Yesterday my oldest graduated from 8th Grade. The middle school did this very nice,
and chill ceremony. I have been seeing and commenting on many posts of children graduating from Kindergarten, 5th Grade, 8th Grace, and of course, High School. (I don’t have many friends with kids in college yet, so at least I still feel somewhat hip and young lol). All of these graduations got me thinking about those children and teenagers with an FASD, or any disability or academic struggles. I think instead of using the words “You Graduated” which has been used for years and years, maybe we start saying, “You Succeeded!” Or, “You are a success!”
grad·u·ate– successfully complete an academic degree, course of training, or high school; a person who has successfully completed a course of study or training, especially a person who has been awarded an undergraduate academic degree.
suc·ceed: achieve the desired aim or result.
suc·cess: the accomplishment of an aim or purpose.
I know to some of those reading this I may come across as one of those that believes everyone should get a trophy, and that there are no winners or losers. I am not one who believes that.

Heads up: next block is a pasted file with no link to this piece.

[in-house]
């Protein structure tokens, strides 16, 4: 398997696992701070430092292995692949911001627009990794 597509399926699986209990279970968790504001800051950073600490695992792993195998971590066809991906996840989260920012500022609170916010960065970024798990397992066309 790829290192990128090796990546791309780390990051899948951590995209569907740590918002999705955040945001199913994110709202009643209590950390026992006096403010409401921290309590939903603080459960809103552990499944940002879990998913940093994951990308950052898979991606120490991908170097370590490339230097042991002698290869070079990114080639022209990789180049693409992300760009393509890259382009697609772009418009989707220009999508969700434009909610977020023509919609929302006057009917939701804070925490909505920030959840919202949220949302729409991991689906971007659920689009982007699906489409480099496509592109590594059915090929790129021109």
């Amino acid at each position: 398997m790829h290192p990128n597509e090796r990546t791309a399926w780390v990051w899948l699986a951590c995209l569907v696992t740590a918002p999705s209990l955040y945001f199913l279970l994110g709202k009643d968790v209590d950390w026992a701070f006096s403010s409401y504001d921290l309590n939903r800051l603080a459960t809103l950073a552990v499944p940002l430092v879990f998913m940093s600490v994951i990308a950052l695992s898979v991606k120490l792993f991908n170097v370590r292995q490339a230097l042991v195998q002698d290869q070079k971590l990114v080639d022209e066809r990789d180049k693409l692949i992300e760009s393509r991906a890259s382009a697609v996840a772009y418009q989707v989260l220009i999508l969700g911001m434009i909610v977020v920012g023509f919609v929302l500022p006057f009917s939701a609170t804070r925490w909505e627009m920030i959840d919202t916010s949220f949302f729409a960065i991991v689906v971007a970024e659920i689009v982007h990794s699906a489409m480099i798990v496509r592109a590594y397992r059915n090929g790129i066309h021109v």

I just started thinking how the word graduate is so much more objective, with boxes to check, and numbers to meet. Succeed is subjective, the definition of success looks different for everyone. For those of us with an FASD or a disability, success for one person may look like running out of a classroom 2 times a week instead of 5 because of impulsivity, while being able to follow 2 step directions 70% of the time is the definition of success for another. So while a child may not check all the boxes to “graduate,” Many children, if not all, succeed. I went to Graduate School for Speech Therapy, and they failed me. I didnt have a diagnosis at the time. They tested me for a learning disability and told me something was off but couldn’t decipher what it was. I don’t think anything would have changed if I had a diagnosis though. They probably would have failed me anyway. They never tried to help me with my report writing. They never helped me understand how to teach children speech and how to adapt to their needs. I asked for help, but I myself wasn’t sure how I would learn successfully. Looking back, I definitely succeeded,although I didn’t graduate. I succeeded in the classroom setting in rote memorization of upper body anatomy. So, I consider myself a success at graduate school. Some components of it anyway. I think success can be, and is met at every level of schooling for those with a disability. Success looks different for everyone, and that is a beautiful thing. So my friends, take a look at your child and their schooling. Ok, maybe they will not graduate as defined by the school, but they damn well succeeded, and that counts for so much! Sometimes it counts more than graduating. So children and teens, go forward and succeed. YOU GOT THIS.